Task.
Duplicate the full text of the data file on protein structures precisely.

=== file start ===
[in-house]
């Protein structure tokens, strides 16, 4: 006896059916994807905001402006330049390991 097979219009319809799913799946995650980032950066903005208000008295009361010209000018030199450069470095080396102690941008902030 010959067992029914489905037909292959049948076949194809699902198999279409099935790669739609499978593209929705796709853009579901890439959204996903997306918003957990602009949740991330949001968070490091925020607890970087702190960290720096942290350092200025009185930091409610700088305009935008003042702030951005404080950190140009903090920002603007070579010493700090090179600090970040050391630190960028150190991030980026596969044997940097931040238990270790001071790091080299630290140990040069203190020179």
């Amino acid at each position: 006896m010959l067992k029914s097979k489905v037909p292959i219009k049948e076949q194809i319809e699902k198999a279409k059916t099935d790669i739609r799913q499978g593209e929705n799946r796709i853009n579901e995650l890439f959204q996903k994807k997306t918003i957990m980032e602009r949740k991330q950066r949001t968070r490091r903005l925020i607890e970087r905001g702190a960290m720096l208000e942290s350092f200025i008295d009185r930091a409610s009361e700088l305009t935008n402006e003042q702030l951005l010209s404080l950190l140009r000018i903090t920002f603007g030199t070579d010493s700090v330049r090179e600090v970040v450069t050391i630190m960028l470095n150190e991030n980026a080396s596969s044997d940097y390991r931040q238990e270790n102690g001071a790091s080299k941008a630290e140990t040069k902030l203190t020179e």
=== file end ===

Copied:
[in-house]
């Protein structure tokens, strides 16, 4: 006896059916994807905001402006330049390991 097979219009319809799913799946995650980032950066903005208000008295009361010209000018030199450069470095080396102690941008902030 010959067992029914489905037909292959049948076949194809699902198999279409099935790669739609499978593209929705796709853009579901890439959204996903997306918003957990602009949740991330949001968070490091925020607890970087702190960290720096942290350092200025009185930091409610700088305009935008003042702030951005404080950190140009903090920002603007070579010493700090090179600090970040050391630190960028150190991030980026596969044997940097931040238990270790001071790091080299630290140990040069203190020179």
């Amino acid at each position: 006896m010959l067992k029914s097979k489905v037909p292959i219009k049948e076949q194809i319809e699902k198999a279409k059916t099935d790669i739609r799913q499978g593209e929705n799946r796709i853009n579901e995650l890439f959204q996903k994807k997306t918003i957990m980032e602009r949740k991330q950066r949001t968070r490091r903005l925020i607890e970087r905001g702190a960290m720096l208000e942290s350092f200025i008295d009185r930091a409610s009361e700088l305009t935008n402006e003042q702030l951005l010209s404080l950190l140009r000018i903090t920002f603007g030199t070579d010493s700090v330049r090179e600090v970040v450069t050391i630190m960028l470095n150190e991030n980026a080396s596969s044997d940097y390991r931040q238990e270790n102690g001071a790091s080299k941008a630290e140990t040069k902030l203190t020179e």